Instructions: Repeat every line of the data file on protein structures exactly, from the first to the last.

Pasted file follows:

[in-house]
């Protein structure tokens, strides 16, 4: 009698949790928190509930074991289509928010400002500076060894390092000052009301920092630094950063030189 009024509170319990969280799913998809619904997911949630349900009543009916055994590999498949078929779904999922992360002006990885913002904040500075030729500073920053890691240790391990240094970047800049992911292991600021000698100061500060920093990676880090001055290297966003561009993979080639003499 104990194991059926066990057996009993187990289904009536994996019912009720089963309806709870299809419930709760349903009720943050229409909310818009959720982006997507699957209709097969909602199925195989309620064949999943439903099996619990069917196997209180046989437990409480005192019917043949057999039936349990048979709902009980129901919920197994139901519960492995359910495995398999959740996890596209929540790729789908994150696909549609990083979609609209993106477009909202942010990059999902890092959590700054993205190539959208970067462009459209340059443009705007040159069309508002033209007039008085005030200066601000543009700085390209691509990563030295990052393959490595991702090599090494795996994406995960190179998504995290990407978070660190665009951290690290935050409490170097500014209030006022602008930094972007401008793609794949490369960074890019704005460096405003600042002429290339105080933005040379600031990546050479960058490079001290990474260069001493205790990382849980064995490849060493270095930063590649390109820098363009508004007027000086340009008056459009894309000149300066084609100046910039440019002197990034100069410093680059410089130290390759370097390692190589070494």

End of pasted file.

[in-house]
């Protein structure tokens, strides 16, 4: 009698949790928190509930074991289509928010400002500076060894390092000052009301920092630094950063030189 009024509170319990969280799913998809619904997911949630349900009543009916055994590999498949078929779904999922992360002006990885913002904040500075030729500073920053890691240790391990240094970047800049992911292991600021000698100061500060920093990676880090001055290297966003561009993979080639003499 104990194991059926066990057996009993187990289904009536994996019912009720089963309806709870299809419930709760349903009720943050229409909310818009959720982006997507699957209709097969909602199925195989309620064949999943439903099996619990069917196997209180046989437990409480005192019917043949057999039936349990048979709902009980129901919920197994139901519960492995359910495995398999959740996890596209929540790729789908994150696909549609990083979609609209993106477009909202942010990059999902890092959590700054993205190539959208970067462009459209340059443009705007040159069309508002033209007039008085005030200066601000543009700085390209691509990563030295990052393959490595991702090599090494795996994406995960190179998504995290990407978070660190665009951290690290935050409490170097500014209030006022602008930094972007401008793609794949490369960074890019704005460096405003600042002429290339105080933005040379600031990546050479960058490079001290990474260069001493205790990382849980064995490849060493270095930063590649390109820098363009508004007027000086340009008056459009894309000149300066084609100046910039440019002197990034100069410093680059410089130290390759370097390692190589070494």